“All skinfolk ain’t kinfolk”- Zora Neale Hurston
Black women have long been accustomed to disappointment. Throughout our history in the United States, we’ve routinely been denied our humanity, even at the hands of those who should've been our most natural allies. We’ve become intimately familiar with the pervasiveness of selective empathy and misogynoir. And we navigate these obstacles accordingly.
Black women know all too well about the capacity of the singularly marginalized to dismiss the need of those of us targeted for our multitudes. I learned this lesson for myself as a child. I saw and experienced sexism from Black boys and men, and stumbled through racist encounters with white women and girls. I saw first-hand how the oppressed still manage to oppress one another, and I learned then about the fallibility of unity. I learned this lesson from history. Throughout our history, during the Civil Rights Movement and the Women’s Right’s Movements, Black women were asked to split themselves in half at the intersection of race and gender, in order to appease the needs of those apathetic to theirs; those who deemed their intersections an inconvenience.
So, when I heard about the sequence of events that occurred at Sundance Festival Luncheon, I was not surprised by what happened.
According to the L.A. Times, it began with a discussion about the current American political climate. Salma Hayek warned the other women to “be careful that we don’t fall into victimization,” to which Shirley MacLaine cosigned, calling the women at the table “find the democracy inside” and strength in their “core identity.” These pretty words fell flat due to their hollowness, and were interrupted by reality when former correspondent of The Daily Show and co-host of Two Dope Queens, Jessica Williams decided to speak. “What if you are a person of color, or a transgender person who — just from how you look — you already are in a conflict?” she said. Her comment was dismissed abruptly, MacLaine responded to Williams, reverting her to her old tongue, “Right, but change your point of view. Change your point of view of being victimized. I’m saying: Find the democracy inside.” Then, Salma Hayek returns into the mix, questioning Williams for her concerns, asking “who are you when you’re not black and you’re not a woman? Who are you and what have you got to give?”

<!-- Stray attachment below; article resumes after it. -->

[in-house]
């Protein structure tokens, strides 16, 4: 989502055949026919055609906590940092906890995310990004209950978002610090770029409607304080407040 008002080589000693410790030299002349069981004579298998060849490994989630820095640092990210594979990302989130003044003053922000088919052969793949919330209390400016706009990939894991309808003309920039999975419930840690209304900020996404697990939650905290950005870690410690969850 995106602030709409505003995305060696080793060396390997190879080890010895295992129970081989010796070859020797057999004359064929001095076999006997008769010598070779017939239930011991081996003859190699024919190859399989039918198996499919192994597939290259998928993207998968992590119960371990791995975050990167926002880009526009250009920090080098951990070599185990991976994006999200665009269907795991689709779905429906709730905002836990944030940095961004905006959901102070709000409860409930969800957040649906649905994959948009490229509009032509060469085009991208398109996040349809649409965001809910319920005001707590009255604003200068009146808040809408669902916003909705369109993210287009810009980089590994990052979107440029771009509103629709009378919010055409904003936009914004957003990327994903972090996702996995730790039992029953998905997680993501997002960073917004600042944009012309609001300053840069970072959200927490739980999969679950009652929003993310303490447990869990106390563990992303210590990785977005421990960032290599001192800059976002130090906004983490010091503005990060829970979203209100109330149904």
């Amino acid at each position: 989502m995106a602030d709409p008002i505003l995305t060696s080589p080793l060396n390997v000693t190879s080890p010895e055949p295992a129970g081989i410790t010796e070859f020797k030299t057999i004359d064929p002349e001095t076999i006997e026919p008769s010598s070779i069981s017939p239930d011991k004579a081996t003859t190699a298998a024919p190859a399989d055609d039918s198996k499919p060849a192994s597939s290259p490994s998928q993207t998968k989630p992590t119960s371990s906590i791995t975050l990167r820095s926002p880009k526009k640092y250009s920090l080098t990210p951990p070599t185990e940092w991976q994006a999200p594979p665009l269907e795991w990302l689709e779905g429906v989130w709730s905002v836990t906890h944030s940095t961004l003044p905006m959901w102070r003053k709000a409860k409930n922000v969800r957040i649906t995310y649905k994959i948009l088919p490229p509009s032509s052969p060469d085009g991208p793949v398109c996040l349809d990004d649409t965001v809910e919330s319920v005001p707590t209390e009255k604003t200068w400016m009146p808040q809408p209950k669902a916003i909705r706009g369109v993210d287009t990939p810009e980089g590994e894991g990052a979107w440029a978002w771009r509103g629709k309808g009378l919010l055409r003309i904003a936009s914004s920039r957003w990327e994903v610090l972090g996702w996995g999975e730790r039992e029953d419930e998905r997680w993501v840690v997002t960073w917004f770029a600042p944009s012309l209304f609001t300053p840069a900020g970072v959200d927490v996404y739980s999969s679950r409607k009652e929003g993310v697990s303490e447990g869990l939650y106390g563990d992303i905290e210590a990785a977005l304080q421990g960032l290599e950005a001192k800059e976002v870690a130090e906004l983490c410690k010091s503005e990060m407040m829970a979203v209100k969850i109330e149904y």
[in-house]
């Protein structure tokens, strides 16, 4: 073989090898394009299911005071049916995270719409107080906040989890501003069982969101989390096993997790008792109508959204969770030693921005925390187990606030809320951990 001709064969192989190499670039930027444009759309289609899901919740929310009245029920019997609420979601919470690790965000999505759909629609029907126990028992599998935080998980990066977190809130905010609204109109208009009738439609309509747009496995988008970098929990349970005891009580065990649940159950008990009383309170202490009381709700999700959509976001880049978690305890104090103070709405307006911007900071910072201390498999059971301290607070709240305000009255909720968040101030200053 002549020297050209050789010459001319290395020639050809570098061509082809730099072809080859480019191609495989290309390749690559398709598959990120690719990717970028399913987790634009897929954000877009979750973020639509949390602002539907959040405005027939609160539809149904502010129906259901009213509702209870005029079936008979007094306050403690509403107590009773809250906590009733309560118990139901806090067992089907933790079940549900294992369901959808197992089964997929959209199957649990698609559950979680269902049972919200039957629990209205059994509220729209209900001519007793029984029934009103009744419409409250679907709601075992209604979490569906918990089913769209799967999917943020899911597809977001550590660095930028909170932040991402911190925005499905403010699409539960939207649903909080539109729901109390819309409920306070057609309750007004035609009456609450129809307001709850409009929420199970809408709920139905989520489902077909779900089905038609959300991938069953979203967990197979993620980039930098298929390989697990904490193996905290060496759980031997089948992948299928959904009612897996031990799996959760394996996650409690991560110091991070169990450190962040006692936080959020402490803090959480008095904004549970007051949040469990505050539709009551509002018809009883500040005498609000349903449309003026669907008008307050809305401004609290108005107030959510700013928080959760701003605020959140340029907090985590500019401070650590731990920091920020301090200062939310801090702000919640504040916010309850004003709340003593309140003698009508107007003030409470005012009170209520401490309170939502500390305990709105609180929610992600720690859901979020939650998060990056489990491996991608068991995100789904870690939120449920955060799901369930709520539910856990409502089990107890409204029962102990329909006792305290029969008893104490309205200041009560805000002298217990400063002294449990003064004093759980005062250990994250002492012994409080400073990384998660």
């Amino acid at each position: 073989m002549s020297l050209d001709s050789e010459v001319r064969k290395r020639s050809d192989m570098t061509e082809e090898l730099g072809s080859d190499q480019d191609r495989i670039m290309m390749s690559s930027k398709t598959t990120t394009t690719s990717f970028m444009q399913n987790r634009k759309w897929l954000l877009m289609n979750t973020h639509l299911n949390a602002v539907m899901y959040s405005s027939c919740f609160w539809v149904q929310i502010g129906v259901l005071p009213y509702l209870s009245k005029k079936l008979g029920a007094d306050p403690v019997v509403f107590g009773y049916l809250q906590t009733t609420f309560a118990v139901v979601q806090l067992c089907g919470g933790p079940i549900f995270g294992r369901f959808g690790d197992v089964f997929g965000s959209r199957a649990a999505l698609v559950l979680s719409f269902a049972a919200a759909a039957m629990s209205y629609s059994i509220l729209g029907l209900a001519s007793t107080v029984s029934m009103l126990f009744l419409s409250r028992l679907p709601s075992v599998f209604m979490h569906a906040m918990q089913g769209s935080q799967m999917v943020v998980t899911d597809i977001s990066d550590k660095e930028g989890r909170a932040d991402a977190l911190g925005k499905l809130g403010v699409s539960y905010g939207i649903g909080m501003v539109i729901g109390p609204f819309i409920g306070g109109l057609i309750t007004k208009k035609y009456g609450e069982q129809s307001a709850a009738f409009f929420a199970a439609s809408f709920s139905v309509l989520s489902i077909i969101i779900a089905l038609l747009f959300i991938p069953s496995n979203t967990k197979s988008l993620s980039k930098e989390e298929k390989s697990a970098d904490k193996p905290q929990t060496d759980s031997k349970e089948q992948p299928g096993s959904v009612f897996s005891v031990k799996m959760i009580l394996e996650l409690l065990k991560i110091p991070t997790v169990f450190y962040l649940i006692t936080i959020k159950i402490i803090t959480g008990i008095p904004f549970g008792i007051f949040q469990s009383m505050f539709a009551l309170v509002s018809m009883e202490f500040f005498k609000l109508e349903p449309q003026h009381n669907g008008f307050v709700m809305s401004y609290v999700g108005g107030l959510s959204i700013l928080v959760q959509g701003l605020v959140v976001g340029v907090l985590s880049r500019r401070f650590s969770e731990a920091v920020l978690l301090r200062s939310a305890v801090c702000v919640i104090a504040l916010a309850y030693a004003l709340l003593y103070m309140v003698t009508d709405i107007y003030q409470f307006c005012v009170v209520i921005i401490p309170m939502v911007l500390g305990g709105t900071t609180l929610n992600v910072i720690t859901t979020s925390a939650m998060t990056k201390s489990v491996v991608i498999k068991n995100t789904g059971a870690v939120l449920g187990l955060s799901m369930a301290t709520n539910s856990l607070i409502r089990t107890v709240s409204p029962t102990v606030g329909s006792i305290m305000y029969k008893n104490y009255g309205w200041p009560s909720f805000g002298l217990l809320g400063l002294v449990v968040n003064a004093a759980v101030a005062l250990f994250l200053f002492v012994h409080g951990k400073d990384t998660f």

In response to this interrogation of her identity beyond race and gender, Williams then expressed her feelings of insecurity in relation to her faith and trust in “mainstream feminism,” a complicated relationship Black women have been describing for centuries. Williams went on to explain that her concerns as a Black woman were often ignored or dismissed in spaces dominated by white women, or in this case, even in conversations with non-Black women of color.
This moment was when I was reminded of all those personal experiences and the testimony of the Black women in these various movements. I was reminded of my place in these kinds of stories. All too often, this is how it goes for Black women and girls.
Forgotten. Ignored. Dismissed. Berated.
Even as a fellow woman of color, Salma Hayek was unable to connect with the particular struggle Jessica Williams faces as Black woman. This dynamic is why for many reasons, Black women have found themselves unconnected to terminology like “women of color,” opting for simply “Black women.” Rooted in the fact that while our experiences are similar to those of non-Black women of color, they are far from the same. In this instance, with language, may exclusivity work in our favor, just once. For, in the end, it seems that this story serves as another reminder of what we already know about Black women and girls. Nobody truly understands us like us. And nobody’s got us but us.
By: Jordan McDonald